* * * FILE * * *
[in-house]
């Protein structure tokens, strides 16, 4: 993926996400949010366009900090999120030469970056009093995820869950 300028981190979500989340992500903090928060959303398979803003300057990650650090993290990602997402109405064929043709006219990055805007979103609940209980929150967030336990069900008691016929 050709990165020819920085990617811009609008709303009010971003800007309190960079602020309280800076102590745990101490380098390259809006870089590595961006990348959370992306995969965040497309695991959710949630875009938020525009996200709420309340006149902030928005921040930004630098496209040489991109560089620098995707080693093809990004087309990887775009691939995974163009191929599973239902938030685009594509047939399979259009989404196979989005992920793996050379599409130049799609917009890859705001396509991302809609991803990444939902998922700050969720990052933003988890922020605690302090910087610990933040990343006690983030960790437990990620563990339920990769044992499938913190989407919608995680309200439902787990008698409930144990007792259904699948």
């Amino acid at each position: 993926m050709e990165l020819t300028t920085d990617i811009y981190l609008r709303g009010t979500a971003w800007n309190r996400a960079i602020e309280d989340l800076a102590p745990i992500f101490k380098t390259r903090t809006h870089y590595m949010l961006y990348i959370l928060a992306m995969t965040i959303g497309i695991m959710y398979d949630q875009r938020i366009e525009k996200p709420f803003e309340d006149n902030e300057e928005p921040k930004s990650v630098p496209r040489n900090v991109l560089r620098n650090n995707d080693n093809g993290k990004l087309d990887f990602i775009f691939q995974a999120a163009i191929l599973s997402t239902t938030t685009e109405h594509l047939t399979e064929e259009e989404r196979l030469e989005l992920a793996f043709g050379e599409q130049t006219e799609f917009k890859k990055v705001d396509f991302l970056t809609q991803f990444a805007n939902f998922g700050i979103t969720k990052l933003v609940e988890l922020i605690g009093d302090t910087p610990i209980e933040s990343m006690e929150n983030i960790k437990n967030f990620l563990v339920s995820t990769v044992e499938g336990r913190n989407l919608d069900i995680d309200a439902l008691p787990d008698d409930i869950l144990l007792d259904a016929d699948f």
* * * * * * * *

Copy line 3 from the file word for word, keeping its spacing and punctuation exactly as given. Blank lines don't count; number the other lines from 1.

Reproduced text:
């Amino acid at each position: 993926m050709e990165l020819t300028t920085d990617i811009y981190l609008r709303g009010t979500a971003w800007n309190r996400a960079i602020e309280d989340l800076a102590p745990i992500f101490k380098t390259r903090t809006h870089y590595m949010l961006y990348i959370l928060a992306m995969t965040i959303g497309i695991m959710y398979d949630q875009r938020i366009e525009k996200p709420f803003e309340d006149n902030e300057e928005p921040k930004s990650v630098p496209r040489n900090v991109l560089r620098n650090n995707d080693n093809g993290k990004l087309d990887f990602i775009f691939q995974a999120a163009i191929l599973s997402t239902t938030t685009e109405h594509l047939t399979e064929e259009e989404r196979l030469e989005l992920a793996f043709g050379e599409q130049t006219e799609f917009k890859k990055v705001d396509f991302l970056t809609q991803f990444a805007n939902f998922g700050i979103t969720k990052l933003v609940e988890l922020i605690g009093d302090t910087p610990i209980e933040s990343m006690e929150n983030i960790k437990n967030f990620l563990v339920s995820t990769v044992e499938g336990r913190n989407l919608d069900i995680d309200a439902l008691p787990d008698d409930i869950l144990l007792d259904a016929d699948f």